Preventing Acne

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Common acne (aka “acne vulgaris”) is a skin condition characterized by what are often called pimples or zits. It can occur anywhere on the body and at any age, although it typically affects teenagers on the face and back. Acne breakouts often occur because of changes you’ve made to your daily routine. Maybe you’ve started using a different laundry detergent, shampoo, face cream or soap. These are often the biggest culprits of an acne breakout. It’s characterized by whiteheads, blackheads, and blemishes. The exact cause of acne is unknown. In general, there are two types of acne:

  • Non-inflammatory acne, characterized by the presence of whiteheads and blackheads.
  • Inflammatory acne, characterized by the presence of pimples, which may rupture to form inflammatory lesions that are raised, reddened areas on the skin.

There are a variety of factors that may contribute to or worsen acne. These factors can be classified as environmental, physical or emotional. Examples of these factors include:

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  • Oil-based cosmetic use.
  • Stress and anxiety.
  • Humidity or exposure to dirt.
  • Premenstrual changes or hormonal changes.
  • Physical irritation from occlusive clothing, headbands, hats, helmets, etc.

Tips for Preventing Acne:

  • Keep your face clean. Whether or not you have acne, it’s important to wash your face twice daily to remove impurities, dead skin cells, and extra oil from your skin’s surface. Washing more often than twice daily is not necessarily better; it may do more harm than good. Use warm, not hot, water and a mild facial cleanser.
  • Use special care in selecting a cleanser if your skin is dry or oily. Both extremes need special care.
  • Dry skin needs face wash or soap that has a moisturizer.
  • Oily skin does not usually need extra moisturizer – it may make acne worse. However, be careful not to go extremely drying. If your face feels tight after washing, the cleanser may be too extreme.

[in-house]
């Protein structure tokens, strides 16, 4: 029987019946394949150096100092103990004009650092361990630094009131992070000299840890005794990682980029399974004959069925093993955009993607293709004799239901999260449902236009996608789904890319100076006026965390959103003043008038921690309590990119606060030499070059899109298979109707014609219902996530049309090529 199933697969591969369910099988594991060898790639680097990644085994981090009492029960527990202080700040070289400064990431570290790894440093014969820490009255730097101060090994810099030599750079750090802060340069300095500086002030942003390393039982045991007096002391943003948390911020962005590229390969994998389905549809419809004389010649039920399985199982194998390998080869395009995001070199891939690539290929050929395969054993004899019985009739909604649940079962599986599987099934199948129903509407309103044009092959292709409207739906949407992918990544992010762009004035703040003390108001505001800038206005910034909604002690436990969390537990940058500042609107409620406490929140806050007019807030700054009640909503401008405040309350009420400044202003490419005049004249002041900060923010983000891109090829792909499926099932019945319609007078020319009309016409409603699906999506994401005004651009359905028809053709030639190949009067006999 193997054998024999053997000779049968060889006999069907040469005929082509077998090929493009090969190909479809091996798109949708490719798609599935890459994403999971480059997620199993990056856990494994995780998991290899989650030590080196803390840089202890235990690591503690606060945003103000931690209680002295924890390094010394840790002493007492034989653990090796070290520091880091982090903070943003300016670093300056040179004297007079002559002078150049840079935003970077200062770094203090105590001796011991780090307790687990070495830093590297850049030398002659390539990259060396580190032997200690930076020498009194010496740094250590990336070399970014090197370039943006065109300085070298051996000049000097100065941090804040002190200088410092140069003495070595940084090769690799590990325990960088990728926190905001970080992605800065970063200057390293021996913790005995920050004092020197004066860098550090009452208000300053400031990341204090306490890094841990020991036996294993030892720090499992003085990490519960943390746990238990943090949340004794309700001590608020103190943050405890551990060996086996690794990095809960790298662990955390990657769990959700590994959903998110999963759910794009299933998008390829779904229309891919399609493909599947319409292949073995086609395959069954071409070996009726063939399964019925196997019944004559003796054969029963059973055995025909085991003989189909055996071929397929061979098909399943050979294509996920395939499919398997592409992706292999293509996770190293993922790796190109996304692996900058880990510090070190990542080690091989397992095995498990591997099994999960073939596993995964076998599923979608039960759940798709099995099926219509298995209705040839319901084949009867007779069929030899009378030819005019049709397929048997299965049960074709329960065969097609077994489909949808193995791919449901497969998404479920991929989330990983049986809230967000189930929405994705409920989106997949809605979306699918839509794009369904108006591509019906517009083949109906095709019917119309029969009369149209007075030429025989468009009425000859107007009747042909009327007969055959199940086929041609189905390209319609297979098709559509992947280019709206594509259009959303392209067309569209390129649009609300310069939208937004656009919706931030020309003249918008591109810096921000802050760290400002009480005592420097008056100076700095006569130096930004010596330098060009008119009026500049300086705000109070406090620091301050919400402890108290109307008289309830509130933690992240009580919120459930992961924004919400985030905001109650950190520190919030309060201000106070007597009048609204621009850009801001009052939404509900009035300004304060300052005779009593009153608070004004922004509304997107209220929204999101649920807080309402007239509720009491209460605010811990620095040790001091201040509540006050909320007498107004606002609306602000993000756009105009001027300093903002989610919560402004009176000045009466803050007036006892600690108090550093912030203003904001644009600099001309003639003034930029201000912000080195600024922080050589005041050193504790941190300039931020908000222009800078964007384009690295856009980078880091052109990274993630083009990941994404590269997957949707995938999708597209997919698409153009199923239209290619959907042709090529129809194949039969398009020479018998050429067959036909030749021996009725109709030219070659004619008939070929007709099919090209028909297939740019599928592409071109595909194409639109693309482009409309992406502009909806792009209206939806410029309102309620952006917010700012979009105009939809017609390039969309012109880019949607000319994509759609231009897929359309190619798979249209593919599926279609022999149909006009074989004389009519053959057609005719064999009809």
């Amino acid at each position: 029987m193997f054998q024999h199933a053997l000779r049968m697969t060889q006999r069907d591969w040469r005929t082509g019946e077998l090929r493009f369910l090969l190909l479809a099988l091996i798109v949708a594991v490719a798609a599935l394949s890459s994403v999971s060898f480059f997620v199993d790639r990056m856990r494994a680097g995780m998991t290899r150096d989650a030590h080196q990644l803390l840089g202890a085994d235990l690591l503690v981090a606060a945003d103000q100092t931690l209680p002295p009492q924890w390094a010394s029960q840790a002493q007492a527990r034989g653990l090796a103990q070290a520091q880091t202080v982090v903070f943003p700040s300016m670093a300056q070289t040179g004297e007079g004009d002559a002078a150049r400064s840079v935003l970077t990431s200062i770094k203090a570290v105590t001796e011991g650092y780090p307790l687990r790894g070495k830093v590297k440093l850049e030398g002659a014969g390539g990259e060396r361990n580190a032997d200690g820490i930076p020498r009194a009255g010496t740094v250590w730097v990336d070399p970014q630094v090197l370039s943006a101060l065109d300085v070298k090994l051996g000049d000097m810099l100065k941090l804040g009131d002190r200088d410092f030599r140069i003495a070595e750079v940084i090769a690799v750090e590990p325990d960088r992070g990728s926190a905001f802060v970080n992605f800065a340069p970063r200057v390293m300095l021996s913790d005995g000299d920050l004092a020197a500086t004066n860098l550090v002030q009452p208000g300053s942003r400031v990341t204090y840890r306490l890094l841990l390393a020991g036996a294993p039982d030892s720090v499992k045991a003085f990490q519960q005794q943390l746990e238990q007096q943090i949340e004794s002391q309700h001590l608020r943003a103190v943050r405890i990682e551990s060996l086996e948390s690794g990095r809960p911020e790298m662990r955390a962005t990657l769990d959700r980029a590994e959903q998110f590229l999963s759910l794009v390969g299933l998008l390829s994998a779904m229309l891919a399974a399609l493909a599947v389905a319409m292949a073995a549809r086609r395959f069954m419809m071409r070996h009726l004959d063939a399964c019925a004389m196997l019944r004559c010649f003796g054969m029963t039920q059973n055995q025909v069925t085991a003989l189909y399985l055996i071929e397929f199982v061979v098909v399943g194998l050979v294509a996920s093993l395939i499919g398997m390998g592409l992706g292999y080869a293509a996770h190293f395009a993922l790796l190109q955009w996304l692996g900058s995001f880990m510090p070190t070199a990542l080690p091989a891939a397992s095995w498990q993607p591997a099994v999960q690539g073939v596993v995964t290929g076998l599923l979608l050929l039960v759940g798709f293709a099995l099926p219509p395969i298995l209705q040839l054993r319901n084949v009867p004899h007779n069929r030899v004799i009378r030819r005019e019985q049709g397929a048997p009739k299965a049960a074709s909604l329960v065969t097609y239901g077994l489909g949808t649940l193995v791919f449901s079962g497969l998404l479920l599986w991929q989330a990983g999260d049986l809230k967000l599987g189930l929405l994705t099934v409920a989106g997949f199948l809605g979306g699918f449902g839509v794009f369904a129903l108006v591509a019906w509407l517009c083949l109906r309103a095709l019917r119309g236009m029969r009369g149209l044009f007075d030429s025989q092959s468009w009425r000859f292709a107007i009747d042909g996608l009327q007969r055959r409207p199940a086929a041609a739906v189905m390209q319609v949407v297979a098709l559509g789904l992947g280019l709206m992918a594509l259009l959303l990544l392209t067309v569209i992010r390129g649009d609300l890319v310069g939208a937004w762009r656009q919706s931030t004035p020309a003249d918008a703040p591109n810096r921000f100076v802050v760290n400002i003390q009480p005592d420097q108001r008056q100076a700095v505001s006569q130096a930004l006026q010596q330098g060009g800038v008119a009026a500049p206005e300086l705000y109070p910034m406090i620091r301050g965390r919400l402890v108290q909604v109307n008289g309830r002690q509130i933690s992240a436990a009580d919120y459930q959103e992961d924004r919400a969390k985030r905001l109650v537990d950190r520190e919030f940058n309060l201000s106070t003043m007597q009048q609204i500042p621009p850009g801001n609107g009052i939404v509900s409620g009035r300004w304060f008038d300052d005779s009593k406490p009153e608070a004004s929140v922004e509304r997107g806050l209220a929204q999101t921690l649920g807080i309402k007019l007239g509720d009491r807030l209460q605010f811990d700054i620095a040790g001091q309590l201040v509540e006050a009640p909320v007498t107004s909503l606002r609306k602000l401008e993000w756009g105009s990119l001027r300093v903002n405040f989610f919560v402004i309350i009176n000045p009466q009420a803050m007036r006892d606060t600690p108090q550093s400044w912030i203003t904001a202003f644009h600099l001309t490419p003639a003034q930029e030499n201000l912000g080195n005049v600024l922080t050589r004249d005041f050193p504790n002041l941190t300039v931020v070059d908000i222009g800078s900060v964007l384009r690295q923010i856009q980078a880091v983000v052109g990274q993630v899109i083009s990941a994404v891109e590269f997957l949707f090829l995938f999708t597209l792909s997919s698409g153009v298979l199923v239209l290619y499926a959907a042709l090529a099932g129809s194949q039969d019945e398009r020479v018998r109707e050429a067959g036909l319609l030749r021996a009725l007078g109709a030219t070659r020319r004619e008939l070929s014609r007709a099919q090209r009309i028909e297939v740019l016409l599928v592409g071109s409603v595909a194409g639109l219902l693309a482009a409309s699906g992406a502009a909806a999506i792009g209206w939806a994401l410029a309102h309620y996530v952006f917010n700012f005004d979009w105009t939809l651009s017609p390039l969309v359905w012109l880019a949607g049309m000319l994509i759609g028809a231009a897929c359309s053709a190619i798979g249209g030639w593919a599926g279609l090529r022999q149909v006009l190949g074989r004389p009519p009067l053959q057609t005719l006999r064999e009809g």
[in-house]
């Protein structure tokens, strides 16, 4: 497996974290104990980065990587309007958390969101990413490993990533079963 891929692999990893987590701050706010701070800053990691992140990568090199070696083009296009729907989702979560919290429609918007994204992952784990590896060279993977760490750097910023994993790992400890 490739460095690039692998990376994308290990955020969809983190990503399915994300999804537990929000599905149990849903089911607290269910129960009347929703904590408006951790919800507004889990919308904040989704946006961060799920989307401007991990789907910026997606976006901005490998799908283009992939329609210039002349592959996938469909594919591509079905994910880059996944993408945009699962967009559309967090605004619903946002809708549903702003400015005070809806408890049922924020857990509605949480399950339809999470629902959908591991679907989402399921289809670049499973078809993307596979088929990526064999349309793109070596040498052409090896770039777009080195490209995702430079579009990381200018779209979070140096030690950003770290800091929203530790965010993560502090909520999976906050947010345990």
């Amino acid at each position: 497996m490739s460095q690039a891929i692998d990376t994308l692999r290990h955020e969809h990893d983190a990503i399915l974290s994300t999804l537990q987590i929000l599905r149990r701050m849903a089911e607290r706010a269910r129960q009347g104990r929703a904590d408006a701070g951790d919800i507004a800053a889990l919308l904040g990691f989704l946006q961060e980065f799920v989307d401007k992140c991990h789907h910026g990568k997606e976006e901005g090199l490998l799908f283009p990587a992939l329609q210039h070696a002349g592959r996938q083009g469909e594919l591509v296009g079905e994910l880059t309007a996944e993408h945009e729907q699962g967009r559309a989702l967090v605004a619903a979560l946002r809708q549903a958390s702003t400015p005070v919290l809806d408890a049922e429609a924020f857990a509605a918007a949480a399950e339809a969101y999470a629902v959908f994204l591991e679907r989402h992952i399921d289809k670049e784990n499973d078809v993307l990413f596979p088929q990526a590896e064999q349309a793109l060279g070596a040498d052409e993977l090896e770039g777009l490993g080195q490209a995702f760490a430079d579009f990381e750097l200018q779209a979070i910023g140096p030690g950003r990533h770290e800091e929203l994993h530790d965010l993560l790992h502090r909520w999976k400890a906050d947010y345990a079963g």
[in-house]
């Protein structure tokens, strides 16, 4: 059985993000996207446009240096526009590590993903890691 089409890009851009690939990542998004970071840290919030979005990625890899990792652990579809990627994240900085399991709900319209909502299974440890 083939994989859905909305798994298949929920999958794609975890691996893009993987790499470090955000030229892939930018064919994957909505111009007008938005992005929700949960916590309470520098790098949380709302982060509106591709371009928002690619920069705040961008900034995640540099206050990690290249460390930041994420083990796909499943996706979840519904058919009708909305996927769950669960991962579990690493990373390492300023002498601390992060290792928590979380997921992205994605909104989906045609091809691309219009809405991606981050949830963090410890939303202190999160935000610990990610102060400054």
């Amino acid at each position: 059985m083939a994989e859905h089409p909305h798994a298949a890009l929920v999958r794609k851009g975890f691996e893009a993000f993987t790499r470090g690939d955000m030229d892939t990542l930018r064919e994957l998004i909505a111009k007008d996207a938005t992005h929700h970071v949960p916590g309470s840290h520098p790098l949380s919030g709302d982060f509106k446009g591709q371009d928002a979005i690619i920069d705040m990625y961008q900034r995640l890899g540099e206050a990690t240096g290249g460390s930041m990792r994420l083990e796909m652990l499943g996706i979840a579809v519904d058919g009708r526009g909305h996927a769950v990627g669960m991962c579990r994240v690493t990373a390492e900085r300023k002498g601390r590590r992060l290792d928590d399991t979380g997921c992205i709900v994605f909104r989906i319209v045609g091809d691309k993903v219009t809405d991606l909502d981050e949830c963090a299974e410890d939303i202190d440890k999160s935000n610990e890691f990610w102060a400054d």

• Use makeup sparingly. During a breakout, avoid wearing foundation, powder, or blush. If you do wear makeup, wash it off at the end of the day. If possible, choose oil-free cosmetics without added dyes and chemicals.
  • Moisturize after each face wash. Moisturizing your skin is just as important as washing it. When you wash your face, you strip it out of oils and moisture, causing your skin to produce more oil and sebum to compensate the dryness. Your skin needs moisture. Help it replenish that moisture by moisturizing after each wash.
  • Exfoliate once a week. Exfoliating means gently wiping off the outer layer of the skin (called the epidermis) in order to help slough off dead skin and unclog pores. Whatever you do, don’t over-exfoliate. Exfoliating once a week is plenty.
  • Remove all traces of makeup before going to bed. Never go to sleep with makeup on. If you wear makeup, get into the habit of removing it before you go to bed. It’s a hassle, for sure, but makeup that stays on your face can clog pores, leading to acne.
  • Wash your pillowcases frequently. The oils on your pillowcases can cause acne by spreading dirt, grime, and dead skin. At the least, do it weekly.
  • Watch what you put on your hair. Avoid using fragrances, oils, pomades, or gels on your hair. If they get on your face, they can block your skin’s pores and irritate your skin. Use a gentle shampoo and conditioner. Oily hair can add to the oil on your face, so wash your hair often, especially if you’re breaking out. Got long hair? Keep it pulled away from your face.

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